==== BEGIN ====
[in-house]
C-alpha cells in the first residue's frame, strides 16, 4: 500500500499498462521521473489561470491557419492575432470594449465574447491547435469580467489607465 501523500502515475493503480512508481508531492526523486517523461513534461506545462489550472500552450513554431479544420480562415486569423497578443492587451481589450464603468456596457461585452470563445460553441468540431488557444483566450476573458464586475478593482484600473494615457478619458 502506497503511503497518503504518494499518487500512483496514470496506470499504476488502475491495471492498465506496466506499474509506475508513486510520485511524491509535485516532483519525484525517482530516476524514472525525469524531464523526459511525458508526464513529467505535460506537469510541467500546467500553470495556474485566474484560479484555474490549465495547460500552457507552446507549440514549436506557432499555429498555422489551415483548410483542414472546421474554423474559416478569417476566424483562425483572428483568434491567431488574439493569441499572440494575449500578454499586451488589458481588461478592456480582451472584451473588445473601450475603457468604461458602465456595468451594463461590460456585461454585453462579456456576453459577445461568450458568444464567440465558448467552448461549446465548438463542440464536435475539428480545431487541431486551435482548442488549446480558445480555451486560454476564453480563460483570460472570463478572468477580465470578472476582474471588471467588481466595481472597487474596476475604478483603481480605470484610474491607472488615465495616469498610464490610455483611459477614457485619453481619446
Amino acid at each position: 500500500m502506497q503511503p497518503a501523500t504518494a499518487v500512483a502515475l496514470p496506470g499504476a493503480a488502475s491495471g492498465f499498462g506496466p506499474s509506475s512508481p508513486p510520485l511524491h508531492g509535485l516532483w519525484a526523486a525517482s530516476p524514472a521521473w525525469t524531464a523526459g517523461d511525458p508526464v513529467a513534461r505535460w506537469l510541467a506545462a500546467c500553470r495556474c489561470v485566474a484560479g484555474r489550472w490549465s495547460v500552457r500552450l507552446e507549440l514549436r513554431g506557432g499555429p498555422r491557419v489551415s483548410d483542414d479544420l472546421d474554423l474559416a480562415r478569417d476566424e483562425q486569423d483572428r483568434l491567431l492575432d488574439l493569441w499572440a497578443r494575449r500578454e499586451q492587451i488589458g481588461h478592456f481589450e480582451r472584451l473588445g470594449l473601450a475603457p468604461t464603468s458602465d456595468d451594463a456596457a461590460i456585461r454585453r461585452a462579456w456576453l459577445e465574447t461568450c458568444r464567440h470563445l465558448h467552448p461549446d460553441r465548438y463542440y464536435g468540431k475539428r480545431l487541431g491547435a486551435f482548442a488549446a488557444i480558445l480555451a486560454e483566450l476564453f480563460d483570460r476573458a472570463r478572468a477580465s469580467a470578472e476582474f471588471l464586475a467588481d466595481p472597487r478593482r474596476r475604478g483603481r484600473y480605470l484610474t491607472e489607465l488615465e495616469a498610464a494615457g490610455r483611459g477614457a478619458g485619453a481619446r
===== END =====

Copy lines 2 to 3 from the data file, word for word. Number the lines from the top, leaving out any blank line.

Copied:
C-alpha cells in the first residue's frame, strides 16, 4: 500500500499498462521521473489561470491557419492575432470594449465574447491547435469580467489607465 501523500502515475493503480512508481508531492526523486517523461513534461506545462489550472500552450513554431479544420480562415486569423497578443492587451481589450464603468456596457461585452470563445460553441468540431488557444483566450476573458464586475478593482484600473494615457478619458 502506497503511503497518503504518494499518487500512483496514470496506470499504476488502475491495471492498465506496466506499474509506475508513486510520485511524491509535485516532483519525484525517482530516476524514472525525469524531464523526459511525458508526464513529467505535460506537469510541467500546467500553470495556474485566474484560479484555474490549465495547460500552457507552446507549440514549436506557432499555429498555422489551415483548410483542414472546421474554423474559416478569417476566424483562425483572428483568434491567431488574439493569441499572440494575449500578454499586451488589458481588461478592456480582451472584451473588445473601450475603457468604461458602465456595468451594463461590460456585461454585453462579456456576453459577445461568450458568444464567440465558448467552448461549446465548438463542440464536435475539428480545431487541431486551435482548442488549446480558445480555451486560454476564453480563460483570460472570463478572468477580465470578472476582474471588471467588481466595481472597487474596476475604478483603481480605470484610474491607472488615465495616469498610464490610455483611459477614457485619453481619446
Amino acid at each position: 500500500m502506497q503511503p497518503a501523500t504518494a499518487v500512483a502515475l496514470p496506470g499504476a493503480a488502475s491495471g492498465f499498462g506496466p506499474s509506475s512508481p508513486p510520485l511524491h508531492g509535485l516532483w519525484a526523486a525517482s530516476p524514472a521521473w525525469t524531464a523526459g517523461d511525458p508526464v513529467a513534461r505535460w506537469l510541467a506545462a500546467c500553470r495556474c489561470v485566474a484560479g484555474r489550472w490549465s495547460v500552457r500552450l507552446e507549440l514549436r513554431g506557432g499555429p498555422r491557419v489551415s483548410d483542414d479544420l472546421d474554423l474559416a480562415r478569417d476566424e483562425q486569423d483572428r483568434l491567431l492575432d488574439l493569441w499572440a497578443r494575449r500578454e499586451q492587451i488589458g481588461h478592456f481589450e480582451r472584451l473588445g470594449l473601450a475603457p468604461t464603468s458602465d456595468d451594463a456596457a461590460i456585461r454585453r461585452a462579456w456576453l459577445e465574447t461568450c458568444r464567440h470563445l465558448h467552448p461549446d460553441r465548438y463542440y464536435g468540431k475539428r480545431l487541431g491547435a486551435f482548442a488549446a488557444i480558445l480555451a486560454e483566450l476564453f480563460d483570460r476573458a472570463r478572468a477580465s469580467a470578472e476582474f471588471l464586475a467588481d466595481p472597487r478593482r474596476r475604478g483603481r484600473y480605470l484610474t491607472e489607465l488615465e495616469a498610464a494615457g490610455r483611459g477614457a478619458g485619453a481619446r